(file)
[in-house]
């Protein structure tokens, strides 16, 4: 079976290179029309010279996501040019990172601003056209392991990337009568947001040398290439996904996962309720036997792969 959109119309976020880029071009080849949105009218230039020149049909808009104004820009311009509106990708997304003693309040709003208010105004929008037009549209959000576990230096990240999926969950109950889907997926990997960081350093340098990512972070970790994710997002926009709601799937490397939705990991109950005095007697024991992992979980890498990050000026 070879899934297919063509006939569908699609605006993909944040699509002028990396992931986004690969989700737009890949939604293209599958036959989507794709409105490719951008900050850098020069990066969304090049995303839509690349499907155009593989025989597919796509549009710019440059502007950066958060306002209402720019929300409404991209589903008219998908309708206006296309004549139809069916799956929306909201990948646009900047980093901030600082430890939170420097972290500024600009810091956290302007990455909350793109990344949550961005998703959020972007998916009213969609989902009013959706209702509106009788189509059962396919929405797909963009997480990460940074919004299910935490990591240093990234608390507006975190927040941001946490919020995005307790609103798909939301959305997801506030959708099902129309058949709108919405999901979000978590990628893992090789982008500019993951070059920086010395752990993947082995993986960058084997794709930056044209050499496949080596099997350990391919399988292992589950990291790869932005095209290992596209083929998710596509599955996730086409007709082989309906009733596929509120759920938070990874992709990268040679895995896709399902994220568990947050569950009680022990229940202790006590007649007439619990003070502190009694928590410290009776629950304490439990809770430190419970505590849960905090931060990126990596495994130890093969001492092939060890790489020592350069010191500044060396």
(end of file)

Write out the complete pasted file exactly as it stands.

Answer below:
[in-house]
């Protein structure tokens, strides 16, 4: 079976290179029309010279996501040019990172601003056209392991990337009568947001040398290439996904996962309720036997792969 959109119309976020880029071009080849949105009218230039020149049909808009104004820009311009509106990708997304003693309040709003208010105004929008037009549209959000576990230096990240999926969950109950889907997926990997960081350093340098990512972070970790994710997002926009709601799937490397939705990991109950005095007697024991992992979980890498990050000026 070879899934297919063509006939569908699609605006993909944040699509002028990396992931986004690969989700737009890949939604293209599958036959989507794709409105490719951008900050850098020069990066969304090049995303839509690349499907155009593989025989597919796509549009710019440059502007950066958060306002209402720019929300409404991209589903008219998908309708206006296309004549139809069916799956929306909201990948646009900047980093901030600082430890939170420097972290500024600009810091956290302007990455909350793109990344949550961005998703959020972007998916009213969609989902009013959706209702509106009788189509059962396919929405797909963009997480990460940074919004299910935490990591240093990234608390507006975190927040941001946490919020995005307790609103798909939301959305997801506030959708099902129309058949709108919405999901979000978590990628893992090789982008500019993951070059920086010395752990993947082995993986960058084997794709930056044209050499496949080596099997350990391919399988292992589950990291790869932005095209290992596209083929998710596509599955996730086409007709082989309906009733596929509120759920938070990874992709990268040679895995896709399902994220568990947050569950009680022990229940202790006590007649007439619990003070502190009694928590410290009776629950304490439990809770430190419970505590849960905090931060990126990596495994130890093969001492092939060890790489020592350069010191500044060396």